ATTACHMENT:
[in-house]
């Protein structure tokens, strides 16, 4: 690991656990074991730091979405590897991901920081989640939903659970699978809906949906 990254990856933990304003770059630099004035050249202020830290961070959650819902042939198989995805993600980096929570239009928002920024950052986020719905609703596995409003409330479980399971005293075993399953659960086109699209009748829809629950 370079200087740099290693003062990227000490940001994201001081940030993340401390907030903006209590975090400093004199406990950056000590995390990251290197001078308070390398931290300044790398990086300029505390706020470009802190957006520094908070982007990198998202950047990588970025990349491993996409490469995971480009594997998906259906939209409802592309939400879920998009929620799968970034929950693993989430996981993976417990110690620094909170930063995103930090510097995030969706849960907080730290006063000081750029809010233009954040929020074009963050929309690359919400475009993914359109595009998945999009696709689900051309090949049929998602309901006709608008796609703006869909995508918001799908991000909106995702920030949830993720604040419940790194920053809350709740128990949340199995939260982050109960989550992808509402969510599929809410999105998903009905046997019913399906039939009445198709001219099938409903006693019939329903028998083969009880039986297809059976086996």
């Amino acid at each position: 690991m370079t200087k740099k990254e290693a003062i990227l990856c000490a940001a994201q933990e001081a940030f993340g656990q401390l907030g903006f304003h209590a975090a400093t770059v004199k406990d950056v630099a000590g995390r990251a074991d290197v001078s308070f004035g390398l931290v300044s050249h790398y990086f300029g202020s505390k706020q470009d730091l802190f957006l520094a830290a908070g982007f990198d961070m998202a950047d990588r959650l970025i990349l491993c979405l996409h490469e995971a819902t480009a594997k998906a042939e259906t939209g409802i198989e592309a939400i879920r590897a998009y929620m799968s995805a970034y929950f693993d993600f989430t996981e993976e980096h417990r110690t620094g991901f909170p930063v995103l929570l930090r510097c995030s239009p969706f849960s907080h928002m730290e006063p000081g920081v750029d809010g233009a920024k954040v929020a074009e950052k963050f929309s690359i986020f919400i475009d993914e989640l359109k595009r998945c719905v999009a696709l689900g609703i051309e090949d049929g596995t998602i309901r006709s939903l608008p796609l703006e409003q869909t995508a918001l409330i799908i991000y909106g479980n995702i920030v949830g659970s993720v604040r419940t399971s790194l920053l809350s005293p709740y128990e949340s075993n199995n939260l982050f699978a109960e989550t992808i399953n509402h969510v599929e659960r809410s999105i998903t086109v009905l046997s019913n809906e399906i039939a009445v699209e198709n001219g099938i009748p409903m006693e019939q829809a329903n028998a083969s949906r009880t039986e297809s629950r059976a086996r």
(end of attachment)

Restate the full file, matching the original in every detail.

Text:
[in-house]
């Protein structure tokens, strides 16, 4: 690991656990074991730091979405590897991901920081989640939903659970699978809906949906 990254990856933990304003770059630099004035050249202020830290961070959650819902042939198989995805993600980096929570239009928002920024950052986020719905609703596995409003409330479980399971005293075993399953659960086109699209009748829809629950 370079200087740099290693003062990227000490940001994201001081940030993340401390907030903006209590975090400093004199406990950056000590995390990251290197001078308070390398931290300044790398990086300029505390706020470009802190957006520094908070982007990198998202950047990588970025990349491993996409490469995971480009594997998906259906939209409802592309939400879920998009929620799968970034929950693993989430996981993976417990110690620094909170930063995103930090510097995030969706849960907080730290006063000081750029809010233009954040929020074009963050929309690359919400475009993914359109595009998945999009696709689900051309090949049929998602309901006709608008796609703006869909995508918001799908991000909106995702920030949830993720604040419940790194920053809350709740128990949340199995939260982050109960989550992808509402969510599929809410999105998903009905046997019913399906039939009445198709001219099938409903006693019939329903028998083969009880039986297809059976086996």
């Amino acid at each position: 690991m370079t200087k740099k990254e290693a003062i990227l990856c000490a940001a994201q933990e001081a940030f993340g656990q401390l907030g903006f304003h209590a975090a400093t770059v004199k406990d950056v630099a000590g995390r990251a074991d290197v001078s308070f004035g390398l931290v300044s050249h790398y990086f300029g202020s505390k706020q470009d730091l802190f957006l520094a830290a908070g982007f990198d961070m998202a950047d990588r959650l970025i990349l491993c979405l996409h490469e995971a819902t480009a594997k998906a042939e259906t939209g409802i198989e592309a939400i879920r590897a998009y929620m799968s995805a970034y929950f693993d993600f989430t996981e993976e980096h417990r110690t620094g991901f909170p930063v995103l929570l930090r510097c995030s239009p969706f849960s907080h928002m730290e006063p000081g920081v750029d809010g233009a920024k954040v929020a074009e950052k963050f929309s690359i986020f919400i475009d993914e989640l359109k595009r998945c719905v999009a696709l689900g609703i051309e090949d049929g596995t998602i309901r006709s939903l608008p796609l703006e409003q869909t995508a918001l409330i799908i991000y909106g479980n995702i920030v949830g659970s993720v604040r419940t399971s790194l920053l809350s005293p709740y128990e949340s075993n199995n939260l982050f699978a109960e989550t992808i399953n509402h969510v599929e659960r809410s999105i998903t086109v009905l046997s019913n809906e399906i039939a009445v699209e198709n001219g099938i009748p409903m006693e019939q829809a329903n028998a083969s949906r009880t039986e297809s629950r059976a086996r």